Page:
Thursday, September 18, 2008

Forthcoming BWIII Books

Two books from Ben Witherington that are coming out from Wipf & Stock in the future include:

1. The Lazarus Effect (with Ann Witherington).

Archaeologist Art West makes the discovery of a lifetime in Jerusalem finding the tombstone of Lazarus, which indicates that Jesus raised him from the dead. But before he can make public his amazing discovery, the stone is stolen, sold to the British Library, and West is implicated in an antiquities fraud that will lead to a trial. West's Jewish and Muslim friends in Jerusalem rally to support West's innocence and to help find the thief who stole the stone, but then West is shot and in critical condition in a Jerusalem hospital. Can the truth be discovered in time, and West's life be saved? And what was on that Aramaic scroll that was found in Lazarus's coffin? In this fast-paced thriller, Ben Witherington, himself a NT scholar with a degree in English literature, together with his wife, Ann, introduces us to the life of an archaeologist and NT scholar and his trials and tribulations when a big find comes to light. Set in the always volatile city of Jerusalem, the Witheringtons reveal the fascinating hidden dimensions of multi-religious life in that Holy Place, and show how even today Christians, Jews, and Muslims can work together so the truth may come to light, and all may experience "the Lazarus Effect"—new life from the dead.

2. New Testament Rhetoric: An Introductory Guide to the Art of Persuasion in and of the New Testament.

I've written an endorsement for this book: "Ben Witherington has produced a sterling volume on ancient rhetoric and its applicability to New Testament studies. Witherington carefully explains the various forms of the rhetorical craft and how the New Testament authors themselves set out to persuade, exhort, rebuke, and encourage their various audiences through use of ancient rhetorical techniques. Importantly, Witherington carefully describes how an understanding of rhetoric affects biblical interpretation and Christian preaching. Anyone who is interested in the contours of early Christian discourse or would like to be able to preach and teach as persuasively as the biblical authors will find this volume highly informative and immensely helpful. Another gem from the pen of Ben!".

For my own views on NT and Rhetoric (i.e. a light handed use of them) see this journal article here.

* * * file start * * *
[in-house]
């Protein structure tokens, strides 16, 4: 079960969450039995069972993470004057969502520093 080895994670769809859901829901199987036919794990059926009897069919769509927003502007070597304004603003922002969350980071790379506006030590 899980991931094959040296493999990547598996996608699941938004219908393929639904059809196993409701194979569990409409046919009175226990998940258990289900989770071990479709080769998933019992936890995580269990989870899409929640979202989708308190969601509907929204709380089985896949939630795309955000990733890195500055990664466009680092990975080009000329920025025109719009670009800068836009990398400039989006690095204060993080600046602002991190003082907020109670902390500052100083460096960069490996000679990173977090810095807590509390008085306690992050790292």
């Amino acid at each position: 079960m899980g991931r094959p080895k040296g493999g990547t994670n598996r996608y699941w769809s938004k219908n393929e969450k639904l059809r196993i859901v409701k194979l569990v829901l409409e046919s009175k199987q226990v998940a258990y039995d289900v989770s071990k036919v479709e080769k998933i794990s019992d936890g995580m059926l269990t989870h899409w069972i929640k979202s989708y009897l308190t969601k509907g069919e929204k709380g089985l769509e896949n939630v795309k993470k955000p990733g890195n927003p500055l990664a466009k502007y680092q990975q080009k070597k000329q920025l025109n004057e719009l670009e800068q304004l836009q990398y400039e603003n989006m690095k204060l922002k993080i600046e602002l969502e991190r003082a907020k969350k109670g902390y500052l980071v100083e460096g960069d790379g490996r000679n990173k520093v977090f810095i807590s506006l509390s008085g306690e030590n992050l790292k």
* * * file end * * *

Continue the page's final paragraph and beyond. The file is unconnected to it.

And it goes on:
Witherington gives 10 reasons why rhetoric matters for NT Interpretation:

1. Failure to recognize a propositio (thesis statement) or peroration leads to misunderstanding of the character and themes of a document.

2. Failure to correctly identify the species of rhetoric in a discourse leads to false conclusions.

3. Failure to recognize "impersonation" as a rhetorical device.

4. Failure to recognize the way that a rhetorical comparison works.

5. Failure to see the difference between ancient and modern persuasion.

6. Failure to recognize enthymemes leads to misunderstanding NT arguments.

7. Overlooking the way personificiations work in a rhetorical discourse.

8. Mistaking amplification for either redundancy or for saying more than one thing.

9. Mistaking asiatic rhetoric for verbal excess.

10. The importance of recognizing micro-rhetoric - recognizing a gradatio.

1 comment:

matthew said...

I look forward to the latter book - I've read a chapter of it and it seems interesting. I've also read & appreciated your own article on the topic. With regard to BW3's ten reasons, though, I wonder if they can be over-applied and result in major misinterpretation: For example, Margaret Mitchell (and, following her, BW3) identifies 1:10 as the thesis statement of 1 Corinthians, which allegedly sets the topic for the whole of the letter. But I don't find this convincing - I think the 'peroratio' (15:58) has to be seriously massaged in order to make it fit this alleged thesis... perhaps in this case, a commitment to rhetorical analysis can confuse rather than enlighten.

But still, I look forward to giving the book a good read - perhaps it will convince me to change my mind, but at the moment I think rhetorical criticism is seriously overplayed.